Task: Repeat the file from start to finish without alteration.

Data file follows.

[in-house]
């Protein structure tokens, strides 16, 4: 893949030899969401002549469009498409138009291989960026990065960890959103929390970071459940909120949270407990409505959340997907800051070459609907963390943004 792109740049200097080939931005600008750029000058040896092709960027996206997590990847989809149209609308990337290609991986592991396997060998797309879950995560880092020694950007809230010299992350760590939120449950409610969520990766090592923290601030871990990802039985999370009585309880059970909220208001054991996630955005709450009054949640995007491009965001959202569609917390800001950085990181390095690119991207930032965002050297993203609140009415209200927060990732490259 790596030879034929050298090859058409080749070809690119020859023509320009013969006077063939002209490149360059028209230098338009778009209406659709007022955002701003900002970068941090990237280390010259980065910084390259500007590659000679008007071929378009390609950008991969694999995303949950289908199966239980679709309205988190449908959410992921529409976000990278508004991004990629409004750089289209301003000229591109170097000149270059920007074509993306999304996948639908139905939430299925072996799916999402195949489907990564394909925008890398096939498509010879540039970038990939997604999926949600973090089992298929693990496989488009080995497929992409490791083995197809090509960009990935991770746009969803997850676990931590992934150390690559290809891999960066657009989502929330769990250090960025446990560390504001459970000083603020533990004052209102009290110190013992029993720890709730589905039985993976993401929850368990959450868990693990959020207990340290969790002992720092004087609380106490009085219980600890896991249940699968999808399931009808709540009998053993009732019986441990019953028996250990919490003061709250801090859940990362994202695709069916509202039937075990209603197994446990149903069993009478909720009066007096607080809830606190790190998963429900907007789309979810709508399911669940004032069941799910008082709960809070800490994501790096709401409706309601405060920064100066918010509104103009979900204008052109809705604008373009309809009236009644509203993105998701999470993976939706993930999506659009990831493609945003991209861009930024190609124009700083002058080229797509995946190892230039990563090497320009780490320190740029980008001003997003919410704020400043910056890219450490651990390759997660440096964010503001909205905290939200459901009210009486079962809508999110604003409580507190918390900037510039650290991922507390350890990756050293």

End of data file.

[in-house]
């Protein structure tokens, strides 16, 4: 893949030899969401002549469009498409138009291989960026990065960890959103929390970071459940909120949270407990409505959340997907800051070459609907963390943004 792109740049200097080939931005600008750029000058040896092709960027996206997590990847989809149209609308990337290609991986592991396997060998797309879950995560880092020694950007809230010299992350760590939120449950409610969520990766090592923290601030871990990802039985999370009585309880059970909220208001054991996630955005709450009054949640995007491009965001959202569609917390800001950085990181390095690119991207930032965002050297993203609140009415209200927060990732490259 790596030879034929050298090859058409080749070809690119020859023509320009013969006077063939002209490149360059028209230098338009778009209406659709007022955002701003900002970068941090990237280390010259980065910084390259500007590659000679008007071929378009390609950008991969694999995303949950289908199966239980679709309205988190449908959410992921529409976000990278508004991004990629409004750089289209301003000229591109170097000149270059920007074509993306999304996948639908139905939430299925072996799916999402195949489907990564394909925008890398096939498509010879540039970038990939997604999926949600973090089992298929693990496989488009080995497929992409490791083995197809090509960009990935991770746009969803997850676990931590992934150390690559290809891999960066657009989502929330769990250090960025446990560390504001459970000083603020533990004052209102009290110190013992029993720890709730589905039985993976993401929850368990959450868990693990959020207990340290969790002992720092004087609380106490009085219980600890896991249940699968999808399931009808709540009998053993009732019986441990019953028996250990919490003061709250801090859940990362994202695709069916509202039937075990209603197994446990149903069993009478909720009066007096607080809830606190790190998963429900907007789309979810709508399911669940004032069941799910008082709960809070800490994501790096709401409706309601405060920064100066918010509104103009979900204008052109809705604008373009309809009236009644509203993105998701999470993976939706993930999506659009990831493609945003991209861009930024190609124009700083002058080229797509995946190892230039990563090497320009780490320190740029980008001003997003919410704020400043910056890219450490651990390759997660440096964010503001909205905290939200459901009210009486079962809508999110604003409580507190918390900037510039650290991922507390350890990756050293």